That's right! I'm not a wizard, but I have the cure. A group of IT experts are probably crucifying me for simplifying this. But it usually works in any simplification. Read on, it's going to be really simple. Your IT can be more secure today - I promise you.
Microsoft, Google, Amazon and many others spend incredible amounts of money on security for their solutions. They have all sorts of certifications, huge security teams.
But ... we ordinary users of Teams, Google doc(s) throw pitchforks at them and quite often forget that the problem is usually somewhere else = WITH US = the same and trivial passwords for different services (this is the problem of so-called shared responsibility *1).
Why do we keep doing the same "crap" over and over again and don't let each other know?
Well, because we are comfortable and we "great aunties" make it complicated, incomprehensible and quite often magical. It's not magic, but it does hurt a little.
And the cure?
- I use a unique password for each service that I don't remember and have stored in my password manager *2
- I have that pesky 2nd factor authentication turned on everywhere it can be turned on. It's the same as I have when I log into my bank (App, SMS)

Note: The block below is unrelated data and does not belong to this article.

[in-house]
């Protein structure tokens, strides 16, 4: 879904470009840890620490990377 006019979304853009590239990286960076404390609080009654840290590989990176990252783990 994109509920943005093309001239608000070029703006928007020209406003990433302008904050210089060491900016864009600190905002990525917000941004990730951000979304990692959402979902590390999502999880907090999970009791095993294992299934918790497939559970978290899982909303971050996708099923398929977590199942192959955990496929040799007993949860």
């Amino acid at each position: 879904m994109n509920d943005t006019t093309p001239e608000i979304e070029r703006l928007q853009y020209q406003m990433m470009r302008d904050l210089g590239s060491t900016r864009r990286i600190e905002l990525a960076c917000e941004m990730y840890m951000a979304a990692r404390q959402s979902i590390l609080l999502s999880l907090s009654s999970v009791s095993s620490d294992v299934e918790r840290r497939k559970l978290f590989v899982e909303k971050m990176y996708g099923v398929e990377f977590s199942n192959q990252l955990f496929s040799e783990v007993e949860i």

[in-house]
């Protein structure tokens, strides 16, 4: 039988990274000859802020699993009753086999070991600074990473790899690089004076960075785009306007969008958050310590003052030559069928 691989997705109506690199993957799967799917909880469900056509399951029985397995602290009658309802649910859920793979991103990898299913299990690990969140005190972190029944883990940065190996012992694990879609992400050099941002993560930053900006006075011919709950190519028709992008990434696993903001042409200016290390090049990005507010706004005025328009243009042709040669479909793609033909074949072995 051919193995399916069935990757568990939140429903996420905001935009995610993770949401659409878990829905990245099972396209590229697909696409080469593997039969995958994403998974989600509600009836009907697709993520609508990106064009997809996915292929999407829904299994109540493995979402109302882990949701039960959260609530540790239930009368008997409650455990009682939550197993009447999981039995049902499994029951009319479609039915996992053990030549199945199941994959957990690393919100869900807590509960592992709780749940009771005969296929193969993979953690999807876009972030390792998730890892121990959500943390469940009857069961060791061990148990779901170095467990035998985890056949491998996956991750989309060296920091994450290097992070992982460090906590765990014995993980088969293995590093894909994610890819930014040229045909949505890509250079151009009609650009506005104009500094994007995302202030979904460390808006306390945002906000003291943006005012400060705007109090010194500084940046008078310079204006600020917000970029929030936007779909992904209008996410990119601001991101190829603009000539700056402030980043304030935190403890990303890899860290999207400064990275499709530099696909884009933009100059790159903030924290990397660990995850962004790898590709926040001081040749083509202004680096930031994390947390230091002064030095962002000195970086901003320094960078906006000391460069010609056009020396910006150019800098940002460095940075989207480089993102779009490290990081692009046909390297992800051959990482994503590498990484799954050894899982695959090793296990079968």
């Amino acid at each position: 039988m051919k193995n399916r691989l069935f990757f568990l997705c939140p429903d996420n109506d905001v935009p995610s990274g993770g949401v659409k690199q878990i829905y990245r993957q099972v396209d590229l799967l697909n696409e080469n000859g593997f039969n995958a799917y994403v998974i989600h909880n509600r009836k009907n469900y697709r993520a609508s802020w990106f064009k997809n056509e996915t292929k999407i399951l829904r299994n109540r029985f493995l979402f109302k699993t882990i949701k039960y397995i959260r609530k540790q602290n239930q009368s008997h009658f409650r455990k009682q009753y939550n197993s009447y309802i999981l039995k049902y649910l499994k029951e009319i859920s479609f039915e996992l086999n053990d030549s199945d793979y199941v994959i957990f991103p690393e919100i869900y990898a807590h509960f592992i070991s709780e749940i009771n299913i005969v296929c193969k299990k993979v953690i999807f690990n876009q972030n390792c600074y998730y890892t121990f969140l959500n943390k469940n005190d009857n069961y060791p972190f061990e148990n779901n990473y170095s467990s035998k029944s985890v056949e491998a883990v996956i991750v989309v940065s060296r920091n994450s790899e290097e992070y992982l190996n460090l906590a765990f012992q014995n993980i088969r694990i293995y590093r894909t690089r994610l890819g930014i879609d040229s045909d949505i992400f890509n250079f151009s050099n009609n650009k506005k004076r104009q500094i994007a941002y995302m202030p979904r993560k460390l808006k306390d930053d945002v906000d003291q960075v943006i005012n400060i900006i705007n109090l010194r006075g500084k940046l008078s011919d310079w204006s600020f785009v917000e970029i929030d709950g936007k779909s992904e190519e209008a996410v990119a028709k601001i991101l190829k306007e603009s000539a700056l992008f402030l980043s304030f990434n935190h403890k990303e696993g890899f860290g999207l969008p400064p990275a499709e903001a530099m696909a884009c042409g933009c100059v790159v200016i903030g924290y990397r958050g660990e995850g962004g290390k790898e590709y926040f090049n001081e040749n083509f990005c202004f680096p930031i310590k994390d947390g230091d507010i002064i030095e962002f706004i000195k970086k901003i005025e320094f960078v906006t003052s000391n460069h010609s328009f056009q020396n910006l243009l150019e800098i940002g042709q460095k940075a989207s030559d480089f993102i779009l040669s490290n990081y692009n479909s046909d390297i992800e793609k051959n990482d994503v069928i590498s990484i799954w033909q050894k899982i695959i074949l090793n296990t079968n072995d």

- I make no exceptions and apply the first TWO POINTS over and over again
- If I want to keep it echt fancy, I'll ask my IT guys to make the second factor necessary for PC/Mac login + the ever popular remote desktop (RDP).
- If you follow points 1-3, a common attacker will most likely leave you alone. And if you do happen to get broken into, be sure to back up according to the 3-2-1 rule and restore your IT to a working state quickly.
*1 For Software as a Service products (Teams, Google Worskpace), the cloud provider handles the "chassis" and it is up to us to at least manage and secure user identities = login + password + ideally something that only we know or have.
*2 Next time we will wade into the waters of password managers. It's a matter of opinion.
#hackerprotect #cybersecurity #technology #cloud